21 And the day soon cometh that your mortal must put on immortality, and these bodies which are now moldering in corruption must soon become incorruptible bodies; and then ye must stand before the judgment-seat of Christ, to be judged according to your works; and if it so be that ye are righteous, then are ye blessed with your fathers who have gone before you.
22 O that ye had repented before this great destruction had come upon you. But behold, ye are gone, and the Father, yea, the Eternal Father of heaven, knoweth your state; and he doeth with you according to his justice and mercy.
I’ve been wondering about something for the past couple of days: why does Mormon end the chapter in which his people are completely destroyed with the word “mercy.”
Earlier in this chapter, Mormon describes a horrific battle in which at least 23,000 of his people died in a single day, leaving only 24 of them still alive. He recounts his words of mourning, as he addressed the people who had died:
O ye fair ones, how could ye have departed from the ways of the Lord! O ye fair ones, how could ye have rejected that Jesus, who stood with open arms to receive you!
Behold, if ye had not done this, ye would not have fallen. But behold, ye are fallen, and I mourn your loss (Mormon 6:17-18).
At the end of this expression of grief, he speaks of the Final Judgment, which all of these people will have to face after they are resurrected. Each of them will have to “stand before the judgment-seat of Christ, to be judged according to [their] works.” After lamenting again that they didn’t repent in time to avoid destruction, he testifies that Heavenly Father knows their state, and that He will judge them “according to his justice and mercy.”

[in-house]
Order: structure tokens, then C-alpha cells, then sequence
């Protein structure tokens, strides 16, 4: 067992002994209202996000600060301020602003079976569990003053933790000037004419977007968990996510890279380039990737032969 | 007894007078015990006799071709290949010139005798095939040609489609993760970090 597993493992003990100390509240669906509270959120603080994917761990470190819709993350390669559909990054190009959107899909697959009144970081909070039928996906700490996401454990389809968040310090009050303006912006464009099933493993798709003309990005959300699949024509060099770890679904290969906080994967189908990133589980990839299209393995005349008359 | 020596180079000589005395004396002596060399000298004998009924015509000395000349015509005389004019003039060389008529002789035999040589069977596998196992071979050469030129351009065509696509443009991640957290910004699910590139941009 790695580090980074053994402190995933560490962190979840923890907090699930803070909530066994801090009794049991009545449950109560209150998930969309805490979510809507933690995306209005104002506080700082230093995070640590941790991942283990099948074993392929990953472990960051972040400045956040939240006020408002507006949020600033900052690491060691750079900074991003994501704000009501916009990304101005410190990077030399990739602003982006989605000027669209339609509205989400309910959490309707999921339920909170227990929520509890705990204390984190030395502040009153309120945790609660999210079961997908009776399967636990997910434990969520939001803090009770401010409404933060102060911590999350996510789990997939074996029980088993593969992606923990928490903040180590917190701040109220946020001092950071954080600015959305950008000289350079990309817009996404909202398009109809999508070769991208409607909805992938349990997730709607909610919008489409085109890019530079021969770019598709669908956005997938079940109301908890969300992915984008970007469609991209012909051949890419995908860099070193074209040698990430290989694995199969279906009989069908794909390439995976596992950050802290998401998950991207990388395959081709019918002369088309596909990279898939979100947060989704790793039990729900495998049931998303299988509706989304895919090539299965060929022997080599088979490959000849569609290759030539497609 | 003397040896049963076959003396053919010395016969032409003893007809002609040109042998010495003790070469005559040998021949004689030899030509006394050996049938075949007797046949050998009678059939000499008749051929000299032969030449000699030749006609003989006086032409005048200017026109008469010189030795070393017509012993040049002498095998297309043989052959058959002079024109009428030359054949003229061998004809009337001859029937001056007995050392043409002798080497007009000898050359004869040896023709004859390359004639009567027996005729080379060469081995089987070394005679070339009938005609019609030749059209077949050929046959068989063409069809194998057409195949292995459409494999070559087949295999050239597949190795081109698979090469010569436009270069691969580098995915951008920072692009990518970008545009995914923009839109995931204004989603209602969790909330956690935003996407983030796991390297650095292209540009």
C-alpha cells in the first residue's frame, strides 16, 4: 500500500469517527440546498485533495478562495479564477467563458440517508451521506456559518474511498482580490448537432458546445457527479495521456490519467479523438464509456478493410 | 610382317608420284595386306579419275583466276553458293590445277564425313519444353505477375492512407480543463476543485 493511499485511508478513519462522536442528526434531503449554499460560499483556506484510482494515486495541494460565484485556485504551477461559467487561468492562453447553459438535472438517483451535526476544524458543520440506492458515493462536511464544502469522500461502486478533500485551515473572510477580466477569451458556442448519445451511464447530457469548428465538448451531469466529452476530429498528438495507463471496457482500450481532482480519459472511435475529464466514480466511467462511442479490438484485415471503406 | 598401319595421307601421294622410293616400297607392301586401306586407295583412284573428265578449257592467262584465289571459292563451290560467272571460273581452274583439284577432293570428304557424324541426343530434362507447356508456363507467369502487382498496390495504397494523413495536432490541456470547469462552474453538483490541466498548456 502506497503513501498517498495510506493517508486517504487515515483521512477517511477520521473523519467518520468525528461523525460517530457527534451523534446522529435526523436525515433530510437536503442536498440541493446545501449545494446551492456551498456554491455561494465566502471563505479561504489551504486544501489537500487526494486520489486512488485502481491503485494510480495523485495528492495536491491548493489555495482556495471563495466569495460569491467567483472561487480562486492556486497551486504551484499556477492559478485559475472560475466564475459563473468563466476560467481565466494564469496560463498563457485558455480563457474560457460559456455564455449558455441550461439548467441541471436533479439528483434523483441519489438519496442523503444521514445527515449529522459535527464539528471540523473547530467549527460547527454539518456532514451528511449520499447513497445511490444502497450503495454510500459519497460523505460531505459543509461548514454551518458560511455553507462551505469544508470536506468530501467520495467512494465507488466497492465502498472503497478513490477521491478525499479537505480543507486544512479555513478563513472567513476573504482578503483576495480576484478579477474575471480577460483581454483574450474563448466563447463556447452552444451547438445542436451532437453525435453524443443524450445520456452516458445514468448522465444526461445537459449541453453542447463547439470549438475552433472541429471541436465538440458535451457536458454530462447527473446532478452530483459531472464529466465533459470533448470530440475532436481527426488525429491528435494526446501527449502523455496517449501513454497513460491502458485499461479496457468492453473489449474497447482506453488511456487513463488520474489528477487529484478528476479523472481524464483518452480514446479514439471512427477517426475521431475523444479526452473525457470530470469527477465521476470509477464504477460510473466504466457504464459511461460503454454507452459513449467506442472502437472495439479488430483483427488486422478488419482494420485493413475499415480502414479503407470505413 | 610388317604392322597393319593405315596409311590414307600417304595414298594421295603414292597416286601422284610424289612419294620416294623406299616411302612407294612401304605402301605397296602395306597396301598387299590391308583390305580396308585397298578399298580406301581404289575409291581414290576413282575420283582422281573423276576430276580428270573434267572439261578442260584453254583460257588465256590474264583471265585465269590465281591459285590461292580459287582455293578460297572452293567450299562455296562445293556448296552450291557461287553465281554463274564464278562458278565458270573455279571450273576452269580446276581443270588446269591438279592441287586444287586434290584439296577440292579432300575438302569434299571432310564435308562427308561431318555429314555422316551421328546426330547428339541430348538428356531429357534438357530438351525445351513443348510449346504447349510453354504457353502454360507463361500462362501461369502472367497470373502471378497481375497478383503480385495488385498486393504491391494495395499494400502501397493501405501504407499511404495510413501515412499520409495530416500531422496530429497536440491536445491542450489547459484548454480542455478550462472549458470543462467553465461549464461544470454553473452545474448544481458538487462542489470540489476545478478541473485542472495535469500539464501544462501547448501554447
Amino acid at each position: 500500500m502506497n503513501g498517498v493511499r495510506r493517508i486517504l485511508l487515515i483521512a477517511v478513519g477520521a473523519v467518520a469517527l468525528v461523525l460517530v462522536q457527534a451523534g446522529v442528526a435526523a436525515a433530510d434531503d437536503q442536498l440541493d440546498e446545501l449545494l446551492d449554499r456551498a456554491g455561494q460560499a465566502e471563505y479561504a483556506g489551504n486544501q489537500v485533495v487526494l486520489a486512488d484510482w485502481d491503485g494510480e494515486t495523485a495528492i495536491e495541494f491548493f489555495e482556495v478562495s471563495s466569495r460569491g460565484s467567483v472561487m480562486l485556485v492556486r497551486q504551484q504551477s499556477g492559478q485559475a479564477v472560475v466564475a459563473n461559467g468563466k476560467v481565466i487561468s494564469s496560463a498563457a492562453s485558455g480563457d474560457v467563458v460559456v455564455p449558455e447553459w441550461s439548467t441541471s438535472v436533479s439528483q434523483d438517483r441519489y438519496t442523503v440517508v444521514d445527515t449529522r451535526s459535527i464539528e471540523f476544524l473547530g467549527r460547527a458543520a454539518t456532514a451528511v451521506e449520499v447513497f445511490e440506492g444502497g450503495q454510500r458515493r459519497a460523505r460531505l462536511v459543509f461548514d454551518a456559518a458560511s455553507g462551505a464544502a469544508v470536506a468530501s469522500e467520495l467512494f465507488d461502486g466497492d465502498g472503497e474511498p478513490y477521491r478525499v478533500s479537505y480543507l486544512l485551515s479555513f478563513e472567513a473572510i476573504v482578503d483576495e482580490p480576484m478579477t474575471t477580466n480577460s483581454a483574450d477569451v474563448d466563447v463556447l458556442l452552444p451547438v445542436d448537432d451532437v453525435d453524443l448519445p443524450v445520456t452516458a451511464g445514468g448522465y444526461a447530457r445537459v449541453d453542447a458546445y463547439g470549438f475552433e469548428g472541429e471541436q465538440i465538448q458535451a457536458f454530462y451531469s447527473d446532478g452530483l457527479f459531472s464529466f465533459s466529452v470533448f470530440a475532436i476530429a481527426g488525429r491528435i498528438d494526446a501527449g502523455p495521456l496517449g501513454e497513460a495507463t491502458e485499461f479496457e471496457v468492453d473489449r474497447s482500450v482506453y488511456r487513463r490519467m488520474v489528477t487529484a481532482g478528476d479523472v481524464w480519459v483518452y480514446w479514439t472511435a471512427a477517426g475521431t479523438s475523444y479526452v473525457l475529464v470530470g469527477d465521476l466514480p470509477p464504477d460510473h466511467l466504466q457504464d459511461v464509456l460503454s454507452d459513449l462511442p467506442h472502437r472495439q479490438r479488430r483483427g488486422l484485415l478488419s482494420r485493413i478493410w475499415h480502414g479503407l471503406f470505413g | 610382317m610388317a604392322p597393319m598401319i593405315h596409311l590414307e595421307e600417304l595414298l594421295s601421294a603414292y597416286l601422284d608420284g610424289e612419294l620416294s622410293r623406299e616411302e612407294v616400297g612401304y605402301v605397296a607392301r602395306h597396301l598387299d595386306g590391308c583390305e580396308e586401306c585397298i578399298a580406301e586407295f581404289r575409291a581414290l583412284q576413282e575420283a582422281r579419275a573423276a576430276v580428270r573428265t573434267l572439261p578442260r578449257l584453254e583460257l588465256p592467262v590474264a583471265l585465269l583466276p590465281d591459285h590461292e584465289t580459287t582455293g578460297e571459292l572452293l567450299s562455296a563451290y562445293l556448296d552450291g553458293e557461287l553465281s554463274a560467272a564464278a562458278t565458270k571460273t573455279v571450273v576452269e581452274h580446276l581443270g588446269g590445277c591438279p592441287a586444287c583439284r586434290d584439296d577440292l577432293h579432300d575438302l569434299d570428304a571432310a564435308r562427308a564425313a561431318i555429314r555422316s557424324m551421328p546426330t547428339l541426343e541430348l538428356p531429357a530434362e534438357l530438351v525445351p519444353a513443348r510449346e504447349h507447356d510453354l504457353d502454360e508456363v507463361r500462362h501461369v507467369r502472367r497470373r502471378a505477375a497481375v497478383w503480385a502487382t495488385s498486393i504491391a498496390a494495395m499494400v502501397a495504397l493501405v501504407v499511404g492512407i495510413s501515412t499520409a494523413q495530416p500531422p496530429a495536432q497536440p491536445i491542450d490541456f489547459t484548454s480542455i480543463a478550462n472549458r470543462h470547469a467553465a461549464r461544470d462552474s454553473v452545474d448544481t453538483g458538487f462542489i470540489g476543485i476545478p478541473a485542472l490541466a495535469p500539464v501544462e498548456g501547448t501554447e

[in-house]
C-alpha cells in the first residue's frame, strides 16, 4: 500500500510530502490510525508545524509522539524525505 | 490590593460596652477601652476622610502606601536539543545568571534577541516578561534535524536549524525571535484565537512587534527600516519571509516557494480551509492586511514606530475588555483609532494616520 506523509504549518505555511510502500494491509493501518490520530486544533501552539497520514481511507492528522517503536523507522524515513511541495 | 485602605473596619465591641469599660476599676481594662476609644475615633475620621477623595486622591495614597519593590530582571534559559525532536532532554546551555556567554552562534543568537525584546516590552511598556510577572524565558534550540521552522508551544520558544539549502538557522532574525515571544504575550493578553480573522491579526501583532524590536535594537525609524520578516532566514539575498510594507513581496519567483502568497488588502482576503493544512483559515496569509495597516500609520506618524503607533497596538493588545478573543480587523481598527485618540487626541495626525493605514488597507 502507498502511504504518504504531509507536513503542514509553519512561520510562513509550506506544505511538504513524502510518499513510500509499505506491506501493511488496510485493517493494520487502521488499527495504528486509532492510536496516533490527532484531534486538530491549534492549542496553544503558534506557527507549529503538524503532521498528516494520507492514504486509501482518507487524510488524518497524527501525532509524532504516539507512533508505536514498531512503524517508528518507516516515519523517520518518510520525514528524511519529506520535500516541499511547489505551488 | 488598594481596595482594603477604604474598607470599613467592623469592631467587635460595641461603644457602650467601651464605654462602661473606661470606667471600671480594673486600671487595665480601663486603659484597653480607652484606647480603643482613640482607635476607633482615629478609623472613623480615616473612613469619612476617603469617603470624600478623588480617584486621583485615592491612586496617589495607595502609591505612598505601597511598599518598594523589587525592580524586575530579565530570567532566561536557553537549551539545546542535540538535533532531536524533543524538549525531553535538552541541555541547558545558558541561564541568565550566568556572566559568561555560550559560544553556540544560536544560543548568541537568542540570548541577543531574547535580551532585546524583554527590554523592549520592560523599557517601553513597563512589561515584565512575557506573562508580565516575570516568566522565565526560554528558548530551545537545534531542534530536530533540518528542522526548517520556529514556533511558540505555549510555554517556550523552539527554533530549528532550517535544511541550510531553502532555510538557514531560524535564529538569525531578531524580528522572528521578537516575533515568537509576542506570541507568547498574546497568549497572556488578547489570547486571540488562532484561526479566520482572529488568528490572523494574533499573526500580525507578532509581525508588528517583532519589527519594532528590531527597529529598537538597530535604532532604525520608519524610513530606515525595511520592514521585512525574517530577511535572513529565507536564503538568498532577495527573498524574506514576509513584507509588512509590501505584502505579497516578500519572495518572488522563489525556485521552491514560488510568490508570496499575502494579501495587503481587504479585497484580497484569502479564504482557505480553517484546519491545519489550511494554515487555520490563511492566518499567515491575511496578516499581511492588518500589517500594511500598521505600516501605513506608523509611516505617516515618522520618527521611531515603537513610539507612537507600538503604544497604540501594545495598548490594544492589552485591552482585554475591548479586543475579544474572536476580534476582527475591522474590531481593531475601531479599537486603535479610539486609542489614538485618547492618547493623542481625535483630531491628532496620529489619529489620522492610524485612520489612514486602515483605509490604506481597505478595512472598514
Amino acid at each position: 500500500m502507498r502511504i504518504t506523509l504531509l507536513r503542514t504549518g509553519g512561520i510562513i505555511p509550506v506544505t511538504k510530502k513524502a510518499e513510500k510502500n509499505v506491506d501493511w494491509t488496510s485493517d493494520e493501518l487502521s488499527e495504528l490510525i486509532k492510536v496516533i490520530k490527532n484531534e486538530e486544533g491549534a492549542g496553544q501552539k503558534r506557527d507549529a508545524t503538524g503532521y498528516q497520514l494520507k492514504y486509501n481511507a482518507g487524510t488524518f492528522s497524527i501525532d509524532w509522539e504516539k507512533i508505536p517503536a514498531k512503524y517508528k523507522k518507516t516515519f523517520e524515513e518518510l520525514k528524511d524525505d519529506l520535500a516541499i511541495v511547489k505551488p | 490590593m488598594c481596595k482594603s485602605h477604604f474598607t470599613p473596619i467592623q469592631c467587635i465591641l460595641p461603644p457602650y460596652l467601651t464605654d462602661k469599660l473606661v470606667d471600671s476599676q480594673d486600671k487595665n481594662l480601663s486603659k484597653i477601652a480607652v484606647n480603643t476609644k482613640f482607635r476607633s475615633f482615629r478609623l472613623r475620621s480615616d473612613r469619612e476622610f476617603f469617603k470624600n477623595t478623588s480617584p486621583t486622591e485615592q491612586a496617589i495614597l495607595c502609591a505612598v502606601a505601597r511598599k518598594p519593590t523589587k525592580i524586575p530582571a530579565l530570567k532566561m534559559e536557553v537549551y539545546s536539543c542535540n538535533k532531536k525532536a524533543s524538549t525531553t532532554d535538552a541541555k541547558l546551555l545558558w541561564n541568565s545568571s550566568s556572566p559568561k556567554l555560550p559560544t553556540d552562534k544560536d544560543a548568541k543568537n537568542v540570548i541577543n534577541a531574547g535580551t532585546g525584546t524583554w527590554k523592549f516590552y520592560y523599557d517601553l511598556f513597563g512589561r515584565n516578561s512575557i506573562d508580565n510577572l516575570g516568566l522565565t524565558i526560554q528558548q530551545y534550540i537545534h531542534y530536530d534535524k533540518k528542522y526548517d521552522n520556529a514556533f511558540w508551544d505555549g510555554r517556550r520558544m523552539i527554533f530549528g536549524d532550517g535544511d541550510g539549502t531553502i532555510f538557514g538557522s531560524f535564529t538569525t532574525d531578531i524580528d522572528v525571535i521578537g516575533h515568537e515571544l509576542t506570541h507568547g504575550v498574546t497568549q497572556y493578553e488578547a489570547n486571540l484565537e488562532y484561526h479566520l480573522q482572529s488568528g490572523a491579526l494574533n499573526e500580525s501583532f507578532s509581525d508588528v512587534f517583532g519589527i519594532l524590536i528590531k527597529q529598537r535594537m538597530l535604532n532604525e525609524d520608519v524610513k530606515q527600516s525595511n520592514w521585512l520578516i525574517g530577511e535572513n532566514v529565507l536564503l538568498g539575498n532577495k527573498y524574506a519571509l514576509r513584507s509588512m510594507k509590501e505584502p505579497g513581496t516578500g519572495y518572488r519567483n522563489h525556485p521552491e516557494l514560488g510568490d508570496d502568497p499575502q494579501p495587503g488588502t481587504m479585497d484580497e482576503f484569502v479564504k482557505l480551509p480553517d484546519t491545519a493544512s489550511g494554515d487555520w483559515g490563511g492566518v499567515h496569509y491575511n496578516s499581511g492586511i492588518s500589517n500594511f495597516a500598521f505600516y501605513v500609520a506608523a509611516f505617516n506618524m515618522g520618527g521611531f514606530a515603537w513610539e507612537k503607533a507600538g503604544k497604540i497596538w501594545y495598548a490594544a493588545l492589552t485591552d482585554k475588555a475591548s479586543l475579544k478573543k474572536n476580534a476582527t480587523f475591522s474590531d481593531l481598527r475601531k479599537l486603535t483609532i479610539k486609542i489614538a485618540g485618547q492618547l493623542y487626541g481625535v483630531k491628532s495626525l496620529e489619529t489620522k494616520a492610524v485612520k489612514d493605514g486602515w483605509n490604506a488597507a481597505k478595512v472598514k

Things truly don’t look good for them. They have been destroyed specifically because they hardened their hearts, turned their backs on God, and repeatedly refused to repent. I think Mormon’s reminder of God’s mercy offers a glimmer of hope. God loves all of His children, and He will give them every blessing which they are willing and able to receive. As Elder Brian K. Taylor reminded us in the most recent general conference, the Book of Mormon teaches us
that God does “all things for [our] welfare and happiness”; that He is “merciful and gracious, slow to anger, long-suffering and full of goodness”; and that “all are alike unto [Him].” When you feel hurt, lost, scared, upset, sad, hungry, or hopelessly abandoned in life’s extremities—open the Book of Mormon, and you will come to know that “[God] will never desert us. He never has, and He never will. He cannot do it. It is not His character [to do so]” (“Am I a Child of God?” General Conference, April 2018).
Today, I will remember that God loves all of His children, even those who seem hardened and unlovable. I will remember that His judgment is a perfect blend of justice and mercy, and that His goal is to maximize our happiness and to help us achieve our full potential — as much of our potential as we are willing to achieve with His help. Today, I will be grateful that God’s judgment—of me and of His other children—includes both justice and mercy.